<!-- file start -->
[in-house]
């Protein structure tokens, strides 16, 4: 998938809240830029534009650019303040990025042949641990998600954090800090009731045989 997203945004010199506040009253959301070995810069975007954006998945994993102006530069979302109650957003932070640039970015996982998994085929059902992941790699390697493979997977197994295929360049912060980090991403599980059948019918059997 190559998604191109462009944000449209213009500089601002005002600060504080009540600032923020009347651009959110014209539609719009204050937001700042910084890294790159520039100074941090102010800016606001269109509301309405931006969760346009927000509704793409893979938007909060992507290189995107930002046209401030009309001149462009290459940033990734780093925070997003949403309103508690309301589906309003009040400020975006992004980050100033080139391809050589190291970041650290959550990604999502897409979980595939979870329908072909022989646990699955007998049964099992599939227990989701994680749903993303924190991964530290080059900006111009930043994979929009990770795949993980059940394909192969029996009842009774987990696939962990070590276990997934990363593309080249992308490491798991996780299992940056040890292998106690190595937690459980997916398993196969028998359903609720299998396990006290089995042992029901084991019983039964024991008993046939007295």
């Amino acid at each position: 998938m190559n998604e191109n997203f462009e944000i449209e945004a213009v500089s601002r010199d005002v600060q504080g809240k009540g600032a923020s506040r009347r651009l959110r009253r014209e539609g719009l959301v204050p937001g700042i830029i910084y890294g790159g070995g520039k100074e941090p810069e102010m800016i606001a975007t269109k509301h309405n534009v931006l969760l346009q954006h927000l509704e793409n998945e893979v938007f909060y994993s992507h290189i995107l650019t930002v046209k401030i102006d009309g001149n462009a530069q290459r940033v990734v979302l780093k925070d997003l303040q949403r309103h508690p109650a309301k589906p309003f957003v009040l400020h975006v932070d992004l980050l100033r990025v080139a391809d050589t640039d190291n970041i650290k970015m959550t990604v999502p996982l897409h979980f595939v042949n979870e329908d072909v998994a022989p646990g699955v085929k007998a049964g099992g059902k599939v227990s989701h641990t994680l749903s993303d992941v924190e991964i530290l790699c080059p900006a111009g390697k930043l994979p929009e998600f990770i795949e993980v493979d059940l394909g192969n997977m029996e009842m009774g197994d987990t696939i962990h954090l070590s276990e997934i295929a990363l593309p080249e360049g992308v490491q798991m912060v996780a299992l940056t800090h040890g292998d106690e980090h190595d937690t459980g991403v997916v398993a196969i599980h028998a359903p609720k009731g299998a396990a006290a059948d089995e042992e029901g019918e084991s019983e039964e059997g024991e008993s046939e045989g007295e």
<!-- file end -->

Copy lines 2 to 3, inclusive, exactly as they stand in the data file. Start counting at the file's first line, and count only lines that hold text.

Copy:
């Protein structure tokens, strides 16, 4: 998938809240830029534009650019303040990025042949641990998600954090800090009731045989 997203945004010199506040009253959301070995810069975007954006998945994993102006530069979302109650957003932070640039970015996982998994085929059902992941790699390697493979997977197994295929360049912060980090991403599980059948019918059997 190559998604191109462009944000449209213009500089601002005002600060504080009540600032923020009347651009959110014209539609719009204050937001700042910084890294790159520039100074941090102010800016606001269109509301309405931006969760346009927000509704793409893979938007909060992507290189995107930002046209401030009309001149462009290459940033990734780093925070997003949403309103508690309301589906309003009040400020975006992004980050100033080139391809050589190291970041650290959550990604999502897409979980595939979870329908072909022989646990699955007998049964099992599939227990989701994680749903993303924190991964530290080059900006111009930043994979929009990770795949993980059940394909192969029996009842009774987990696939962990070590276990997934990363593309080249992308490491798991996780299992940056040890292998106690190595937690459980997916398993196969028998359903609720299998396990006290089995042992029901084991019983039964024991008993046939007295």
């Amino acid at each position: 998938m190559n998604e191109n997203f462009e944000i449209e945004a213009v500089s601002r010199d005002v600060q504080g809240k009540g600032a923020s506040r009347r651009l959110r009253r014209e539609g719009l959301v204050p937001g700042i830029i910084y890294g790159g070995g520039k100074e941090p810069e102010m800016i606001a975007t269109k509301h309405n534009v931006l969760l346009q954006h927000l509704e793409n998945e893979v938007f909060y994993s992507h290189i995107l650019t930002v046209k401030i102006d009309g001149n462009a530069q290459r940033v990734v979302l780093k925070d997003l303040q949403r309103h508690p109650a309301k589906p309003f957003v009040l400020h975006v932070d992004l980050l100033r990025v080139a391809d050589t640039d190291n970041i650290k970015m959550t990604v999502p996982l897409h979980f595939v042949n979870e329908d072909v998994a022989p646990g699955v085929k007998a049964g099992g059902k599939v227990s989701h641990t994680l749903s993303d992941v924190e991964i530290l790699c080059p900006a111009g390697k930043l994979p929009e998600f990770i795949e993980v493979d059940l394909g192969n997977m029996e009842m009774g197994d987990t696939i962990h954090l070590s276990e997934i295929a990363l593309p080249e360049g992308v490491q798991m912060v996780a299992l940056t800090h040890g292998d106690e980090h190595d937690t459980g991403v997916v398993a196969i599980h028998a359903p609720k009731g299998a396990a006290a059948d089995e042992e029901g019918e084991s019983e039964e059997g024991e008993s046939e045989g007295e």